How would I get the child support adjusted if my income can't afford it? 36 Answers as of July 02, 2013

If you pay child support and the amout that you pay on three children is so high that your total monthly income couldn't allow you to pay rent or any other bills, how would you go about getting that adjusted?

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The Law Offices of Seth D. Schraier
The Law Offices of Seth D. Schraier | Seth D. Schraier
When an order of child support exists pursuant to an unmerged stipulation which survives and is incorporated by reference into the order, the support may only be modified upon a showing of unanticipated and unreasonable change in circumstances. In 1989, New York adopted the new child support laws, and amended Domestic Relations Law 236B(9)(b), which allows a court to modify existing child support orders. It provides in part, that "upon application by either party, the court may annul or modify any prior order or judgment as to maintenance or child support, upon a showing of the recipient's inability to be self supporting or a substantial change in circumstances or termination of child support awarded pursuant to DRL 240, including financial hardship." In order to modify a support award issued by the court, a showing of a substantial change in circumstances must be met. But when there is an existing agreement, the order may only be modified by a showing of an unanticipated and unreasonable change in circumstances, unless the needs of the children are not being met. However, the Appellate Division, Second Department has held: "As a party seeking a downward modification of child support, the father had the burden of establishing an unanticipated and unreasonable change in circumstances Although a loss of employment may constitute such an unanticipated change of circumstances, a downward modification may be denied where the moving party has not made a good faith effort to obtain employment commensurate with his or her qualifications and experience. Although it is undisputed that the father lost his job as an engineer through no loss of his own, he failed to present any evidence that he use his best efforts to obtain a new position commensurate with his education and skills." Thus a party seeking to lower a child support order due to a loss of income must show both the drop in income and efforts made to find commensurate employment.
Answer Applies to: New York
Replied: 1/23/2012
Michael Rose Attorney at Law
Michael Rose Attorney at Law | Michael Rose
If you income has gone down it would be wise to go in and modify your support. If you got this high amount without showing how much you make (gross) then modify with the correct amount of income. Children come first, they cannot work to provide shelter, food, utilities, etc. If bills mattered then one could go and make a lot of bills just to lower support. Yes , you need to live so go for it. Make sure you know first that your support will not go up before you try to modify.
Answer Applies to: California
Replied: 1/16/2012
Law Office of Lynda H. LeBlanc
Law Office of Lynda H. LeBlanc | Lynda Leblanc
You need to file a petition to modify child support. In Indiana, you must meet one of two tests in order to modify child support. The first test is the most commonly used test, and requires that there has been at least one year since the entry of the last child support order and that the amount of support would change by at least 20%. The second test is that there is a change in circumstances since the last child support order such that the current order is unjust. As a rule of thumb support needs to change by at least 20% to meet either test. Child Support in Indiana is calculated using the Child Support Guidelines. You can find a calculator online at in.gov. The change in child support can only be retroactive to the date that you file your petition, so file it as soon as possible. If the support guidelines calculate a number that you still cannot afford, then you need to contact an attorney and discuss how to go forward to ask for a deviation from the guidelines. This is not done often and will be very difficult to achieve.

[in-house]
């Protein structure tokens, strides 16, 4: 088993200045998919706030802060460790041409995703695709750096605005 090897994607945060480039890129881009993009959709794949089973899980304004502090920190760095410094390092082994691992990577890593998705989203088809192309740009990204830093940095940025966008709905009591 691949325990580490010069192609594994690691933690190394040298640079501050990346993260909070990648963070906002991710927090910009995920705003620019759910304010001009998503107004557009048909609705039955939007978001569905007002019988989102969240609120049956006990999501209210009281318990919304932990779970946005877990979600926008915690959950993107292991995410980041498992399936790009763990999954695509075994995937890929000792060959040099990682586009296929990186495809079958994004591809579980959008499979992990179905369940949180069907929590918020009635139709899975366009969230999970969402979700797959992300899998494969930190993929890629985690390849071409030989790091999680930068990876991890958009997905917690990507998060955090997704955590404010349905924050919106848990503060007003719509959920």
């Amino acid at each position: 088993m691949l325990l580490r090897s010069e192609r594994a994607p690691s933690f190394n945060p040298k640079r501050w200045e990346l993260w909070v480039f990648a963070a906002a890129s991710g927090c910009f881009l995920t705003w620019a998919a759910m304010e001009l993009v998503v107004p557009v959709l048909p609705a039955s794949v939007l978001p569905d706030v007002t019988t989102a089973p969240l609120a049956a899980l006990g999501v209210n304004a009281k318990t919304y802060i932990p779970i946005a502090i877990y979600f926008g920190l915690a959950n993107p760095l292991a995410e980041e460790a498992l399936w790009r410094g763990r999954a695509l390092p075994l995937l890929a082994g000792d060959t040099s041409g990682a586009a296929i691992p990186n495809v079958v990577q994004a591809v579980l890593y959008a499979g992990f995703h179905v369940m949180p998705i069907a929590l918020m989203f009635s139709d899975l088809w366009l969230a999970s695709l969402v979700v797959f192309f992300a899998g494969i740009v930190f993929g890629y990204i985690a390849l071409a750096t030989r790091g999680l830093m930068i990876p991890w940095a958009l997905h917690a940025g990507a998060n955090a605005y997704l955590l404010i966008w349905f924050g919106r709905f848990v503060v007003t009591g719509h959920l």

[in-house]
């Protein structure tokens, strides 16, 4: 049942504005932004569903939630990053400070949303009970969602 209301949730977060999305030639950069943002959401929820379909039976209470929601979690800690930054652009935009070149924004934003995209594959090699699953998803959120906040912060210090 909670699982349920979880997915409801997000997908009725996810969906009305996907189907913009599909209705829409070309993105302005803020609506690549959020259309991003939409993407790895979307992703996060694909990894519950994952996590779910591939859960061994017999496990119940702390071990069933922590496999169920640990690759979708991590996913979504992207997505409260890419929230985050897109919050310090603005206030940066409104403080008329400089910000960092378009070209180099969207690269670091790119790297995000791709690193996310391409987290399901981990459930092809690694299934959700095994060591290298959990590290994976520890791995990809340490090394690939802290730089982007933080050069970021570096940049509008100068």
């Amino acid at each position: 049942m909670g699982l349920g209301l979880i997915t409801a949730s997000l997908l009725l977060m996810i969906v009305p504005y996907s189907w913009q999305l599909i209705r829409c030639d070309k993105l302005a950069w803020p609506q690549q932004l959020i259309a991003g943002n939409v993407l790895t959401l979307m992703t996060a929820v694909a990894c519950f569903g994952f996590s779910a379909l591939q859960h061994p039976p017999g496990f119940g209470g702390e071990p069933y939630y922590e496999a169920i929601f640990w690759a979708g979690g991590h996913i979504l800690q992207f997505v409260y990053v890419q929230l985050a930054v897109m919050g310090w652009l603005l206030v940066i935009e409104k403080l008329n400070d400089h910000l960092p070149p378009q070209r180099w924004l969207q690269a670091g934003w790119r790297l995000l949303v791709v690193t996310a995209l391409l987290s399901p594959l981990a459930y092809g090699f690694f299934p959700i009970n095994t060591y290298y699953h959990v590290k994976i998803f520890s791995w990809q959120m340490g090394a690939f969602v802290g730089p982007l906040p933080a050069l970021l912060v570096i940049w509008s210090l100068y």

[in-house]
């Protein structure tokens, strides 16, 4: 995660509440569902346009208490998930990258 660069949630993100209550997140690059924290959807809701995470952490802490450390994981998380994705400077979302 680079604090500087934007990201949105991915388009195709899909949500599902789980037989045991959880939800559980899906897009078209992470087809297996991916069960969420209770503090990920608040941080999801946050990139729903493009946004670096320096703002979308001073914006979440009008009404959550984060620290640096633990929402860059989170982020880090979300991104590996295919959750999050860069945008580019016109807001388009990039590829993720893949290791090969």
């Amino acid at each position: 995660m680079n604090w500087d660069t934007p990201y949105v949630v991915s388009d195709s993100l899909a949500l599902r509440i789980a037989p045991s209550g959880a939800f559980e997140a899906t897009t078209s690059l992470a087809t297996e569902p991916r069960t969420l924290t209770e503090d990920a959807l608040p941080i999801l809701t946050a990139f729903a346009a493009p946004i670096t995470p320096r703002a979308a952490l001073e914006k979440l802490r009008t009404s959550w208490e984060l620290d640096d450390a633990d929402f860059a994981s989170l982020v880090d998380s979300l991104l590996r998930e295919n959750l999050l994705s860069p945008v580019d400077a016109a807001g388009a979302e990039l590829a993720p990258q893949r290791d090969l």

Answer Applies to: Indiana
Replied: 1/10/2012
Law Offices of Frances Headley | Frances Headley
You must bring a motion for modification showing your current income and expenses and request that the amount be lowered. You should consult a family law attorney or facilitator for assistance.
Answer Applies to: California
Replied: 1/10/2012
Vasilkovs Law Office | Donna Vasilkovs
You can file a motion to modify child support with a declaration (affidavit or statement regarding your income/bills made under penality of perjury) supported by your pay stubs and copies of your bills.
Answer Applies to: Washington
Replied: 1/10/2012
    Fox Law Firm LLC
    Fox Law Firm LLC | Tina Fox
    You need to petition the court for a modification of child support explaining your financial situation. The guidelines for three (3) children is 32% of your income. If you are paying more then you can bring that to the attention of the judge, if you need to pay less you will have to prove to the judge that 32% is not within your financial reach.
    Answer Applies to: Illinois
    Replied: 1/10/2012
    Law Offices of Jayson A. Soobitsky, P.A. | Jayson A. Soobitsky
    The Maryland Courts are required to use the Maryland Child Support Guidelines when setting or modifying child support payments. You should call or go see an attorney and ask them to run the Maryland Child Support Guidelines. You will need to know your gross income, amount of child support being paid for other children, alimony (if any being paid to you by the other parent or from you to the other parent), cost of health insurance for the children, the other parents income (or a close estimate), the cost of any extra ordinary medical expenses for the children, the cost of any work related daycare. If after running the guidelines it is determined that you are paying substantially more than you should be then it would be appropriate to file for a Modification of Child Support. An experienced family law attorney can help you run the child support guidelines and determine if a modification is in order.